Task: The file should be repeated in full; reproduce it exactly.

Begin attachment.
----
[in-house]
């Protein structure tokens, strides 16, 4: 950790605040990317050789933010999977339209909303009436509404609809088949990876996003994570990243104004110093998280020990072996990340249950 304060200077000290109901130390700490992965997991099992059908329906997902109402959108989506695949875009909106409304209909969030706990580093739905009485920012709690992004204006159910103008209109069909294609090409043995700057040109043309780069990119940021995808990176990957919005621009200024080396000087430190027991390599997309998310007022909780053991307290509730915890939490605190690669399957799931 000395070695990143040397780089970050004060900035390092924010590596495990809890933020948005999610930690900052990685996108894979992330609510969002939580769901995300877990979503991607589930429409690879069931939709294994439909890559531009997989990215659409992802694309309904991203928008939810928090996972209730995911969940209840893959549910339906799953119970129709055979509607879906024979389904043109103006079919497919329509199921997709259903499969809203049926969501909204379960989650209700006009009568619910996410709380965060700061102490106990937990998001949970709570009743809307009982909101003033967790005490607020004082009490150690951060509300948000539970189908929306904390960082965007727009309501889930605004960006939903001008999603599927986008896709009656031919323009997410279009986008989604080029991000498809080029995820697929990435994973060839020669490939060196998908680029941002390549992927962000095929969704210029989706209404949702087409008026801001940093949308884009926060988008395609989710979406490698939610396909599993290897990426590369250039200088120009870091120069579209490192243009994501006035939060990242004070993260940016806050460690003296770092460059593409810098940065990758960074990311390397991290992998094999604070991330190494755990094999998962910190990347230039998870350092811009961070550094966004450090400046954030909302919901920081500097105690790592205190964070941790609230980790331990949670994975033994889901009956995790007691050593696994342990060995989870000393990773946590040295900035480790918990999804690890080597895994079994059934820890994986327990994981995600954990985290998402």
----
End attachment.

[in-house]
């Protein structure tokens, strides 16, 4: 950790605040990317050789933010999977339209909303009436509404609809088949990876996003994570990243104004110093998280020990072996990340249950 304060200077000290109901130390700490992965997991099992059908329906997902109402959108989506695949875009909106409304209909969030706990580093739905009485920012709690992004204006159910103008209109069909294609090409043995700057040109043309780069990119940021995808990176990957919005621009200024080396000087430190027991390599997309998310007022909780053991307290509730915890939490605190690669399957799931 000395070695990143040397780089970050004060900035390092924010590596495990809890933020948005999610930690900052990685996108894979992330609510969002939580769901995300877990979503991607589930429409690879069931939709294994439909890559531009997989990215659409992802694309309904991203928008939810928090996972209730995911969940209840893959549910339906799953119970129709055979509607879906024979389904043109103006079919497919329509199921997709259903499969809203049926969501909204379960989650209700006009009568619910996410709380965060700061102490106990937990998001949970709570009743809307009982909101003033967790005490607020004082009490150690951060509300948000539970189908929306904390960082965007727009309501889930605004960006939903001008999603599927986008896709009656031919323009997410279009986008989604080029991000498809080029995820697929990435994973060839020669490939060196998908680029941002390549992927962000095929969704210029989706209404949702087409008026801001940093949308884009926060988008395609989710979406490698939610396909599993290897990426590369250039200088120009870091120069579209490192243009994501006035939060990242004070993260940016806050460690003296770092460059593409810098940065990758960074990311390397991290992998094999604070991330190494755990094999998962910190990347230039998870350092811009961070550094966004450090400046954030909302919901920081500097105690790592205190964070941790609230980790331990949670994975033994889901009956995790007691050593696994342990060995989870000393990773946590040295900035480790918990999804690890080597895994079994059934820890994986327990994981995600954990985290998402």